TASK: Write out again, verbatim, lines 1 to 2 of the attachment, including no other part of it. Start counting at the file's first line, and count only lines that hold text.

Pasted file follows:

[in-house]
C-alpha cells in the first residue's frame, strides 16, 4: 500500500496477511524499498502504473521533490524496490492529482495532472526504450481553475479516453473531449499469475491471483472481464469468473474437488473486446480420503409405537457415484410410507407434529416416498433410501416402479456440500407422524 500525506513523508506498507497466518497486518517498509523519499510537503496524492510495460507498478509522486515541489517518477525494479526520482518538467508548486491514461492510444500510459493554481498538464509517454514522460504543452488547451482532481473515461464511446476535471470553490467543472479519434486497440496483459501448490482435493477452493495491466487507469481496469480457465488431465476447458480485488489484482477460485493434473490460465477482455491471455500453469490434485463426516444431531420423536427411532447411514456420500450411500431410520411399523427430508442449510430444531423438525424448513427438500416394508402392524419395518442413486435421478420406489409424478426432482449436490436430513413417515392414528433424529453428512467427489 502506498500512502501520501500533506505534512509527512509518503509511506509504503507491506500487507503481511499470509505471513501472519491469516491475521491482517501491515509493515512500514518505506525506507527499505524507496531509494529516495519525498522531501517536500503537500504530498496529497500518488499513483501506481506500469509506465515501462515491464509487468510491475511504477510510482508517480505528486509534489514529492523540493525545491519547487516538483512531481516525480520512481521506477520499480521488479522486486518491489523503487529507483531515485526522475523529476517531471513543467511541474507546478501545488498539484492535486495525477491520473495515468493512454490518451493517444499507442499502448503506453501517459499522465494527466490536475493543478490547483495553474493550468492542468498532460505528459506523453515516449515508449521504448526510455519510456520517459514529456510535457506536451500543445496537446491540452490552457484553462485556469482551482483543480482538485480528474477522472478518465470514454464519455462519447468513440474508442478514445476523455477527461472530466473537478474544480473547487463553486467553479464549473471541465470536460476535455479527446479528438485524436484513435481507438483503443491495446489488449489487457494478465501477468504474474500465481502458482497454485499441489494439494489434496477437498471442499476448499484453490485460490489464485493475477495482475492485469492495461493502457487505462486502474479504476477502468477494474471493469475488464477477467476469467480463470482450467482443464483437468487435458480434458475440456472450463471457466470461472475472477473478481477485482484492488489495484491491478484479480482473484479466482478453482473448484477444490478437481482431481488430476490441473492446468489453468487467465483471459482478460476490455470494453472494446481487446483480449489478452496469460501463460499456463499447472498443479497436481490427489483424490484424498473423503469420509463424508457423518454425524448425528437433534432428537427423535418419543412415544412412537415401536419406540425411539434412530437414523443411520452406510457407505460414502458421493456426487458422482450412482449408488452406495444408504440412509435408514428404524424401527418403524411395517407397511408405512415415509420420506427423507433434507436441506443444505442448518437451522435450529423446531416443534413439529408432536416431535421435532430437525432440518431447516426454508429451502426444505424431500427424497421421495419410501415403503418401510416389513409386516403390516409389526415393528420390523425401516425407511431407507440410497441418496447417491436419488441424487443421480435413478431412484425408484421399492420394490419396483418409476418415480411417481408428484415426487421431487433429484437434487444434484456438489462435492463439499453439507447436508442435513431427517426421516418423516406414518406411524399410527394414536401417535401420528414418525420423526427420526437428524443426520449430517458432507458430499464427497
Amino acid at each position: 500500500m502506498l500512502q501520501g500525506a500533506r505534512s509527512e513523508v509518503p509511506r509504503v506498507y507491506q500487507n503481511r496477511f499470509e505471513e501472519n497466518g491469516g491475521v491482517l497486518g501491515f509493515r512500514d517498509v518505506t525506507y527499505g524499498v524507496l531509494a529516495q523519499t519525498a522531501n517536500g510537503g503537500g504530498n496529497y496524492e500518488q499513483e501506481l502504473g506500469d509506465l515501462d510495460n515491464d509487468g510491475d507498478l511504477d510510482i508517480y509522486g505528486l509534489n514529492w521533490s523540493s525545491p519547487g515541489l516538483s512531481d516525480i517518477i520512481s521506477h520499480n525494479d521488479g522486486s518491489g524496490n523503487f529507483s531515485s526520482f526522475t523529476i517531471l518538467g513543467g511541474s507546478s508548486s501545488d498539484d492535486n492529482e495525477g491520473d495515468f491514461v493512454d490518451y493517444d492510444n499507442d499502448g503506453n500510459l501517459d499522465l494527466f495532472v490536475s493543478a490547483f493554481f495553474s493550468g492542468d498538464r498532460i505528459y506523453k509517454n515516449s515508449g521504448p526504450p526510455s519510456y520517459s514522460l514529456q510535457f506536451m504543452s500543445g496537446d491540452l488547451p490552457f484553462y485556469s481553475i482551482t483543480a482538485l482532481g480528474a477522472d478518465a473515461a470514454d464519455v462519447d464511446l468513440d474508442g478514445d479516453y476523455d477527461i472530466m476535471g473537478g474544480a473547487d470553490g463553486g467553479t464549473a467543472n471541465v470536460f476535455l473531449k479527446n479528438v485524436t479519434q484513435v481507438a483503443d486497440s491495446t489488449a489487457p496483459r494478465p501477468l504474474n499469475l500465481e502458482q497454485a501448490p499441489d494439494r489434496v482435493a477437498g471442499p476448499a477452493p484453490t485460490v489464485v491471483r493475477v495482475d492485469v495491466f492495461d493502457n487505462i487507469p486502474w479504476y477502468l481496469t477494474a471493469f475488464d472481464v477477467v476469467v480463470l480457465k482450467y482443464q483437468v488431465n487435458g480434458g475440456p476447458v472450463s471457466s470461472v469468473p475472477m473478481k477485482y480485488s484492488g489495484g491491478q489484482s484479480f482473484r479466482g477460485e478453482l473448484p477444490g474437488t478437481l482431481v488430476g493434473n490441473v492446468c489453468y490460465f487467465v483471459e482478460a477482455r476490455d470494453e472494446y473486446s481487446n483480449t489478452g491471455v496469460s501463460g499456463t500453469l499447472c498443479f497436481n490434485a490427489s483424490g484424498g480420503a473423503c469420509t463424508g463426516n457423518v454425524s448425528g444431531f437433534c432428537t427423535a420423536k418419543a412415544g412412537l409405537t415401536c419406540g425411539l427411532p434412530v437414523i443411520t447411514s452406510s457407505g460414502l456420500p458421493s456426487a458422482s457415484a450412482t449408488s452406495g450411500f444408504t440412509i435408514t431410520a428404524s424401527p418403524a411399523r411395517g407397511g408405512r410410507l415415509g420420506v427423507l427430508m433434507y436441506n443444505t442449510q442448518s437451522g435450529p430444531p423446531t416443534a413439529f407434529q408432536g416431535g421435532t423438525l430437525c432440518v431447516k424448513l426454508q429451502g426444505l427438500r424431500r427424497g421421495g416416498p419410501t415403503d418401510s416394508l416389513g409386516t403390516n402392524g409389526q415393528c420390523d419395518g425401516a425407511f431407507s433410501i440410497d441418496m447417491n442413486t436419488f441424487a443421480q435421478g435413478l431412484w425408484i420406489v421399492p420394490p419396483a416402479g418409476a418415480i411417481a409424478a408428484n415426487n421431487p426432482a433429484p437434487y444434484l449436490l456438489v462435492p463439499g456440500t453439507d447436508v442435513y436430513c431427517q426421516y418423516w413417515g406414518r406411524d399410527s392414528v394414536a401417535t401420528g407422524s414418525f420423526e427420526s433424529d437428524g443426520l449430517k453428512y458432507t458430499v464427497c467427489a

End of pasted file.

[in-house]
C-alpha cells in the first residue's frame, strides 16, 4: 500500500496477511524499498502504473521533490524496490492529482495532472526504450481553475479516453473531449499469475491471483472481464469468473474437488473486446480420503409405537457415484410410507407434529416416498433410501416402479456440500407422524 500525506513523508506498507497466518497486518517498509523519499510537503496524492510495460507498478509522486515541489517518477525494479526520482518538467508548486491514461492510444500510459493554481498538464509517454514522460504543452488547451482532481473515461464511446476535471470553490467543472479519434486497440496483459501448490482435493477452493495491466487507469481496469480457465488431465476447458480485488489484482477460485493434473490460465477482455491471455500453469490434485463426516444431531420423536427411532447411514456420500450411500431410520411399523427430508442449510430444531423438525424448513427438500416394508402392524419395518442413486435421478420406489409424478426432482449436490436430513413417515392414528433424529453428512467427489 502506498500512502501520501500533506505534512509527512509518503509511506509504503507491506500487507503481511499470509505471513501472519491469516491475521491482517501491515509493515512500514518505506525506507527499505524507496531509494529516495519525498522531501517536500503537500504530498496529497500518488499513483501506481506500469509506465515501462515491464509487468510491475511504477510510482508517480505528486509534489514529492523540493525545491519547487516538483512531481516525480520512481521506477520499480521488479522486486518491489523503487529507483531515485526522475523529476517531471513543467511541474507546478501545488498539484492535486495525477491520473495515468493512454490518451493517444499507442499502448503506453501517459499522465494527466490536475493543478490547483495553474493550468492542468498532460505528459506523453515516449515508449521504448526510455519510456520517459514529456510535457506536451500543445496537446491540452490552457484553462485556469482551482483543480482538485480528474477522472478518465470514454464519455462519447468513440474508442478514445476523455477527461472530466473537478474544480473547487463553486467553479464549473471541465470536460476535455479527446479528438485524436484513435481507438483503443491495446489488449489487457494478465501477468504474474500465481502458482497454485499441489494439494489434496477437498471442499476448499484453490485460490489464485493475477495482475492485469492495461493502457487505462486502474479504476477502468477494474471493469475488464477477467476469467480463470482450467482443464483437468487435458480434458475440456472450463471457466470461472475472477473478481477485482484492488489495484491491478484479480482473484479466482478453482473448484477444490478437481482431481488430476490441473492446468489453468487467465483471459482478460476490455470494453472494446481487446483480449489478452496469460501463460499456463499447472498443479497436481490427489483424490484424498473423503469420509463424508457423518454425524448425528437433534432428537427423535418419543412415544412412537415401536419406540425411539434412530437414523443411520452406510457407505460414502458421493456426487458422482450412482449408488452406495444408504440412509435408514428404524424401527418403524411395517407397511408405512415415509420420506427423507433434507436441506443444505442448518437451522435450529423446531416443534413439529408432536416431535421435532430437525432440518431447516426454508429451502426444505424431500427424497421421495419410501415403503418401510416389513409386516403390516409389526415393528420390523425401516425407511431407507440410497441418496447417491436419488441424487443421480435413478431412484425408484421399492420394490419396483418409476418415480411417481408428484415426487421431487433429484437434487444434484456438489462435492463439499453439507447436508442435513431427517426421516418423516406414518406411524399410527394414536401417535401420528414418525420423526427420526437428524443426520449430517458432507458430499464427497